The financial sector in Estonia has been growing rapidly in recent years, with its strong digital infrastructure and innovative banking services. However, banks operating in the jurisdiction face various risks, such as cyber threats, regulatory changes, and external economic shocks. It is essential for retail depositors and small businesses to be aware of these risks and understand the importance of bank deposit insurance.
Bank deposit insurance plays a critical role in protecting the financial assets of retail depositors and small businesses in case a bank fails. It helps maintain public confidence in the banking system and contributes to the stability of the financial sector.
In Estonia, the Deposit Guarantee Scheme (DGS) is administered by the Guarantee Fund (GF), which operates under the legal framework set by the Estonian Guarantee Fund Act. The GF is located in Tallinn and functions as an independent legal entity.
The Deposit Guarantee Scheme of Estonia is activated when a credit institution is declared unable to meet its obligations or is put under liquidation, resolution, or bankruptcy. Upon activation, the GF compensates eligible depositors up to the coverage limit of €100,000 per depositor per bank. Temporarily high balances, such as those resulting from real estate transactions, inheritances, or insurance payouts, may be covered up to €200,000 for a period of six months from the date of the deposit.
Eligible depositors include individuals, small businesses, and non-profit organizations. However, the scheme does not cover all account holders and activities, with exclusions such as deposits made by credit institutions, financial institutions, investment firms, or deposits related to money laundering or terrorism financing.
Under the Estonian DGS, claims must be submitted within a specific time frame, typically within three months from the GF’s announcement. If a DGS claim is denied or deemed ineligible, depositors have the option to seek legal recourse through the courts. However, it is advisable for customers to first resubmit their DGS claim for reinspection.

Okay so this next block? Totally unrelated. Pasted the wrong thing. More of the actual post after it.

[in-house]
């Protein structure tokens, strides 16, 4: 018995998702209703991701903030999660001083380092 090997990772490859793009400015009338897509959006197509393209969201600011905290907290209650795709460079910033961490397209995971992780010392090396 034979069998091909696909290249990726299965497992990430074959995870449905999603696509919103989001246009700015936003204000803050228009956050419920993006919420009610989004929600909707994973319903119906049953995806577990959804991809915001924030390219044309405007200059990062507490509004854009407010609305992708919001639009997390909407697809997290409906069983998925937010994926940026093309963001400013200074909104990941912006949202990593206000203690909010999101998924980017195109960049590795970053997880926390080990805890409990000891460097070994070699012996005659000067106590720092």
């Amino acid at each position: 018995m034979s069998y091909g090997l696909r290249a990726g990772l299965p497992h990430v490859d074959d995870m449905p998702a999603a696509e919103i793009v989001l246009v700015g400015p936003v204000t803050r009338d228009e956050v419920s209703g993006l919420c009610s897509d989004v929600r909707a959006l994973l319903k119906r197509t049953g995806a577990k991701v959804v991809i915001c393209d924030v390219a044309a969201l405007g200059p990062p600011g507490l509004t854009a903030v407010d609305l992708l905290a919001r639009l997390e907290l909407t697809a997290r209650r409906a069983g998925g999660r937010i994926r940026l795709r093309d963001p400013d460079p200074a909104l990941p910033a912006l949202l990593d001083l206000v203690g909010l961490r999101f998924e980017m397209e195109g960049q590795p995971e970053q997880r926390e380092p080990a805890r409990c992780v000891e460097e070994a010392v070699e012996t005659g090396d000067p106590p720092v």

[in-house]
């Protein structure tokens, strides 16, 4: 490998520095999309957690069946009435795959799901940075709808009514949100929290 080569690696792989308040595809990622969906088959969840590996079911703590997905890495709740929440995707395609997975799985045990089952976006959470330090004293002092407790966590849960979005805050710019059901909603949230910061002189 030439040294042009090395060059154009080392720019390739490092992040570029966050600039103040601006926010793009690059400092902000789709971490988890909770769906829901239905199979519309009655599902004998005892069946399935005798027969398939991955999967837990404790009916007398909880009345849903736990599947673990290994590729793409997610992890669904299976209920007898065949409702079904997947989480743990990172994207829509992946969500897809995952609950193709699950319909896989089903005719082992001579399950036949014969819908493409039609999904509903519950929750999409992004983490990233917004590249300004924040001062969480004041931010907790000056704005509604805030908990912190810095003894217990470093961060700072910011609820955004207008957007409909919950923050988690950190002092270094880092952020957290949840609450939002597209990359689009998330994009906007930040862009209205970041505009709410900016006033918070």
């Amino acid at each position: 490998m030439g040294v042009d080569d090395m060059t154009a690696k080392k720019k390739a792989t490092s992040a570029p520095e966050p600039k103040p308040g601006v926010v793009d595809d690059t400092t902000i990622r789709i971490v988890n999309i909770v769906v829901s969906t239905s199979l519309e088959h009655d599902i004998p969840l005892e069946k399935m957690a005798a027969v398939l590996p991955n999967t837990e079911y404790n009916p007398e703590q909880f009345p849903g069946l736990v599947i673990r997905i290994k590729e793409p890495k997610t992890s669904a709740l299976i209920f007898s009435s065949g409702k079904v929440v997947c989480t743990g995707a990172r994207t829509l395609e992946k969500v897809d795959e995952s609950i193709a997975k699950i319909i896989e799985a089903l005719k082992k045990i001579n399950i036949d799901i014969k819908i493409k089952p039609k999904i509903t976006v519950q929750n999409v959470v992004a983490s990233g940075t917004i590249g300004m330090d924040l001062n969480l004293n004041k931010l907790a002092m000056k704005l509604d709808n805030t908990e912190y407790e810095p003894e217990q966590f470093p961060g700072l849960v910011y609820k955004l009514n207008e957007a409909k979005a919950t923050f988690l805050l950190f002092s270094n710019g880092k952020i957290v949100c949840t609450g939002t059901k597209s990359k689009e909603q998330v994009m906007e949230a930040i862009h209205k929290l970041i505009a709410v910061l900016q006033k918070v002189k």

After the DGS claim filing period has ended and there are still unclaimed or unsecured surplus deposits, the resolution authority may take further steps, including selling the bank to another party or liquidating and winding up the bank’s operations. In such cases, the remaining funds may be distributed to depositors and other creditors based on the priority of claims established by the resolution authority.
Over the last decade, Estonia has largely avoided major bank failures, primarily because of its stringent regulatory framework and efficient oversight. Nevertheless, some banks have been penalized or subjected to sanctions for failing to comply with anti-money laundering (AML) regulations. For instance, Versobank had its banking license revoked in 2018 due to AML inadequacies. Additionally, Danske Bank Estonia (formerly known as Sampo Bank) have also faced problems concerning compliance with AML regulations, highlighting the importance of adhering to such guidelines in the financial sector.
Both cases serve as a reminder of the importance of adhering to AML regulations and maintaining robust risk management practices. Although the GF did not need to compensate any depositors in this case, the incident highlighted the necessity of constant vigilance and the implementation of effective supervisory measures to ensure the stability of the financial sector.
It is essential for retail depositors and small businesses to comprehend the Estonian Deposit Guarantee Scheme, as it provides monetary security and bolsters the financial system’s stability. By familiarizing themselves with the DGS’s activation process, coverage limits, claim procedures, and historical bank failures, depositors can make more informed choices and secure their financial well-being.